How Much Does a Greyhound Dog Cost?


Written by:  Howmuchisit.org Staff
Last Updated:  August 15, 2018

The Greyhound originated from Europe and has been used for game hunting and racing throughout the years.  The Greyhound is not only a good racer, but it is also a gentle and intelligent breed, making it an ideal pet for your home.   Reaching up to 40 miles per hour, this ancient breed was brought to England by traders well before 900 AD.

greyhound-head by liza31337, on Flickr
greyhound-head” (CC BY 2.0) by  liza31337

How much does a Greyhound dog cost?

The cost of a Greyhound depends on the geographical location, age, sex, size, color, health condition, family history and breeder.    On average, a Greyhound puppy is going to cost anywhere from as little as $300 to as much as $2,500+.  Generally, your purebred dogs are going to be in the thousands while the older dogs, often found at shelters, can cost as little as a few hundred.

Greyhound Racing in Victoria says you should be prepared to spend $2,500 for a puppy that can be prepped for racing.

At NextDayPets.com, the current median price, as of 2017, was $775, but a dog with superior lineage, which would come with breeding rights and papers, could cost $2,000 to as much as $7,000.

GreyhoundExpressions.org offers Greyhounds for a $250 adoption fee.

Linda Crist, an author on HubPages.com, wrote a guide, talking about if an Italian Greyhound is for you.  According to her guide, a puppy from a reputable breeder can cost $500.

What is going to be included in the adoption fee?

A reputable breeder should include up-to-date vaccinations, a health certificate, registration paperwork and a health guarantee.  Many breeders will also include a starter package that contains items such as toys and samples of dog food.  If the dog is going to be shipped, a shipping crate should be included as well.

What are the extra costs?

Shipping may be necessary if you purchase a dog outside of your area.  Depending on the method you choose, shipping costs, either via air or ground, can cost $200 to $400.

As with any pets, recurring costs need to be budgeted for.  This will include food, deworming, flea medication, vaccinations, heartworm medications, licenses, accessories, dog sitting, grooming, obedience classes and vet visits.  A healthy Greyhound can easily cost you more than $700 a year and much more if he or she were to need an unexpected surgery.   Mrs. Frugalwoods broke down her annual costs, and according to her post, she spent $930 annually.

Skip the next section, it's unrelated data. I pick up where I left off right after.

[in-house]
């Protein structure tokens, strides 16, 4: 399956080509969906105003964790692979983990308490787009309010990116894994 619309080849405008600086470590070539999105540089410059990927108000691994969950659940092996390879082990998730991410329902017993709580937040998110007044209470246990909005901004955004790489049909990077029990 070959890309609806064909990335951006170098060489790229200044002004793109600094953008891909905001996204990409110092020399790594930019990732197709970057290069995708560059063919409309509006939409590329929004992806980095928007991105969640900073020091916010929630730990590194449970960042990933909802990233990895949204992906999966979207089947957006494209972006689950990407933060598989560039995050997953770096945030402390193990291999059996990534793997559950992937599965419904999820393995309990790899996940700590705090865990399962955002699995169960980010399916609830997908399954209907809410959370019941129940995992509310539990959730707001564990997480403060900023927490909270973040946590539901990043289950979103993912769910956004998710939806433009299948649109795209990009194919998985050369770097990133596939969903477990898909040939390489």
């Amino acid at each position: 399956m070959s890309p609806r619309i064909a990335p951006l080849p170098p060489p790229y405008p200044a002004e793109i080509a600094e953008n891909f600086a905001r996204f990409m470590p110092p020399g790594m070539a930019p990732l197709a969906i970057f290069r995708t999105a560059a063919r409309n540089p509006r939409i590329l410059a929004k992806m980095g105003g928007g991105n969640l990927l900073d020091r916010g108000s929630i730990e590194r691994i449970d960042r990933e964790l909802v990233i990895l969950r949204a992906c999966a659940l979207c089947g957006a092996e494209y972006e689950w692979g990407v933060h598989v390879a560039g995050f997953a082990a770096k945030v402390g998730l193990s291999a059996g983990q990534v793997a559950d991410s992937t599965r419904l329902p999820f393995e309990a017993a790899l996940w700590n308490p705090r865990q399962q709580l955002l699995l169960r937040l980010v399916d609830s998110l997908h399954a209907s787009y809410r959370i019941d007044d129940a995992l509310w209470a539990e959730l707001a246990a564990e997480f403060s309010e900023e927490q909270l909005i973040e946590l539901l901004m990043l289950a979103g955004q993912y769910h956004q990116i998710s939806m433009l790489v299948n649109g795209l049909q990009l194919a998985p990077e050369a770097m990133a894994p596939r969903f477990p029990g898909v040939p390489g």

Although their natural demeanor is gentle and loyal, you may want to consider obedience training at a younger age to teach it the basic commands such as sit, lay down and stay.  Due to its sensitive nature, an experienced trainer is a must.

Tips to know

As for size, the Greyhound can grow 26 to 30 inches at the shoulder, with most weighing between 60 to 75 pounds.

The short haired coat requires infrequent grooming sessions, and the coat colors can range from combinations of white, black, orange fawn, brindle, red, and blue with or without markings.  In terms of appearance, they have an elongated muzzle and have long, powerful legs, a deep chest, flexible spine, and slim build, allowing them to reach high average speeds when compared to other breeds.

Greyhounds won’t bark often are known to be speedy, loyal, sociable, sensitive and very calm.

The average lifespan of a Greyhound is 10 to 12 years when healthy.

If a Greyhound has been racing, it will typically be retired after three to five years.

While these dogs are known to be racers, many become fairly lazy once they officially retire.

A fenced in yard is highly recommended since they have the natural instinct to run long distances.  If your yard isn’t fenced in, then always make sure they are on a leash as they will chase anything that moves.

The Greyhound, naturally, wants to hunt prey and will chase anything that moves, so for this reason, it won’t make a great companion for small household pets.  Although they aren’t fond of strangers, a Greyhound is usually good with children and will enjoy other dogs.

These dogs will shed; however, it will be lightly when compared to other heavy shedders.  While they are easy to groom, plan on seeing dog hair laying around the house.

Due to its size, it isn’t recommended for those who have smaller children around the house.

How can I save money?

If you want to save money, consider adopting a Greyhound from a shelter or rescue group for a lower price.  Many rescue groups offer Greyhounds up for adoption after their racing careers.


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